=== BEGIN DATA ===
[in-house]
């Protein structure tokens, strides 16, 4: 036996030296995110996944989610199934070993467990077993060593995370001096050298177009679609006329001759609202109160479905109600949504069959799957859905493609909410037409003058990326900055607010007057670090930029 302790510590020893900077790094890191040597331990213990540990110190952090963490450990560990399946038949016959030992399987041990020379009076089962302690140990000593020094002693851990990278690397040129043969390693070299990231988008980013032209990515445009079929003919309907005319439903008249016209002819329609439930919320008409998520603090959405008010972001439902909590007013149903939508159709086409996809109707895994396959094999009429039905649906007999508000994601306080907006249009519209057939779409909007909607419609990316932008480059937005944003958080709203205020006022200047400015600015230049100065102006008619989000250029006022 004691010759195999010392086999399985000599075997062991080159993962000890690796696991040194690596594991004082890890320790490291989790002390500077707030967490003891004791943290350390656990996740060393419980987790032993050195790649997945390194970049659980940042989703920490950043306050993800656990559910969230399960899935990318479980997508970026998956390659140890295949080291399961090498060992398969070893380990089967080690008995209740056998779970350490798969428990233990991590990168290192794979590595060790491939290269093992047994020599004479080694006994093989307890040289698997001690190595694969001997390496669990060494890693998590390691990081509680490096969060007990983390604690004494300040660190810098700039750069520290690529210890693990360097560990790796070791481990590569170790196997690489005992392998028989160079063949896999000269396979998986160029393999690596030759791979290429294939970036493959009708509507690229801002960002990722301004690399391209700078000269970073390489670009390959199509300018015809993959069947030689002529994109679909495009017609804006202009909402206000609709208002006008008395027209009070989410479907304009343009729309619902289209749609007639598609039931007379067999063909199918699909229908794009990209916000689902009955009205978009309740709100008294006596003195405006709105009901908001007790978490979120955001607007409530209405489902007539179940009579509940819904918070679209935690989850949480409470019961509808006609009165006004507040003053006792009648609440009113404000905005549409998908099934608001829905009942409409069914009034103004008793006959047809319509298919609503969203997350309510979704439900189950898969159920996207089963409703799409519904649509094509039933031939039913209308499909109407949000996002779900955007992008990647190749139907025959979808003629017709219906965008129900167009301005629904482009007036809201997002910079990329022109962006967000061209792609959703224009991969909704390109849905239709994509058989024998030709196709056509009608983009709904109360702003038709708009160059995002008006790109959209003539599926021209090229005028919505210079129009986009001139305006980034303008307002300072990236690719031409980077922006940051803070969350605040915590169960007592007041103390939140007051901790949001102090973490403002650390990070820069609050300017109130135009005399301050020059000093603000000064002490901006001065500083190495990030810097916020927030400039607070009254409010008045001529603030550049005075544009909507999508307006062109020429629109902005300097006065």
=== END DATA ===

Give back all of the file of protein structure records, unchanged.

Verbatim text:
[in-house]
């Protein structure tokens, strides 16, 4: 036996030296995110996944989610199934070993467990077993060593995370001096050298177009679609006329001759609202109160479905109600949504069959799957859905493609909410037409003058990326900055607010007057670090930029 302790510590020893900077790094890191040597331990213990540990110190952090963490450990560990399946038949016959030992399987041990020379009076089962302690140990000593020094002693851990990278690397040129043969390693070299990231988008980013032209990515445009079929003919309907005319439903008249016209002819329609439930919320008409998520603090959405008010972001439902909590007013149903939508159709086409996809109707895994396959094999009429039905649906007999508000994601306080907006249009519209057939779409909007909607419609990316932008480059937005944003958080709203205020006022200047400015600015230049100065102006008619989000250029006022 004691010759195999010392086999399985000599075997062991080159993962000890690796696991040194690596594991004082890890320790490291989790002390500077707030967490003891004791943290350390656990996740060393419980987790032993050195790649997945390194970049659980940042989703920490950043306050993800656990559910969230399960899935990318479980997508970026998956390659140890295949080291399961090498060992398969070893380990089967080690008995209740056998779970350490798969428990233990991590990168290192794979590595060790491939290269093992047994020599004479080694006994093989307890040289698997001690190595694969001997390496669990060494890693998590390691990081509680490096969060007990983390604690004494300040660190810098700039750069520290690529210890693990360097560990790796070791481990590569170790196997690489005992392998028989160079063949896999000269396979998986160029393999690596030759791979290429294939970036493959009708509507690229801002960002990722301004690399391209700078000269970073390489670009390959199509300018015809993959069947030689002529994109679909495009017609804006202009909402206000609709208002006008008395027209009070989410479907304009343009729309619902289209749609007639598609039931007379067999063909199918699909229908794009990209916000689902009955009205978009309740709100008294006596003195405006709105009901908001007790978490979120955001607007409530209405489902007539179940009579509940819904918070679209935690989850949480409470019961509808006609009165006004507040003053006792009648609440009113404000905005549409998908099934608001829905009942409409069914009034103004008793006959047809319509298919609503969203997350309510979704439900189950898969159920996207089963409703799409519904649509094509039933031939039913209308499909109407949000996002779900955007992008990647190749139907025959979808003629017709219906965008129900167009301005629904482009007036809201997002910079990329022109962006967000061209792609959703224009991969909704390109849905239709994509058989024998030709196709056509009608983009709904109360702003038709708009160059995002008006790109959209003539599926021209090229005028919505210079129009986009001139305006980034303008307002300072990236690719031409980077922006940051803070969350605040915590169960007592007041103390939140007051901790949001102090973490403002650390990070820069609050300017109130135009005399301050020059000093603000000064002490901006001065500083190495990030810097916020927030400039607070009254409010008045001529603030550049005075544009909507999508307006062109020429629109902005300097006065």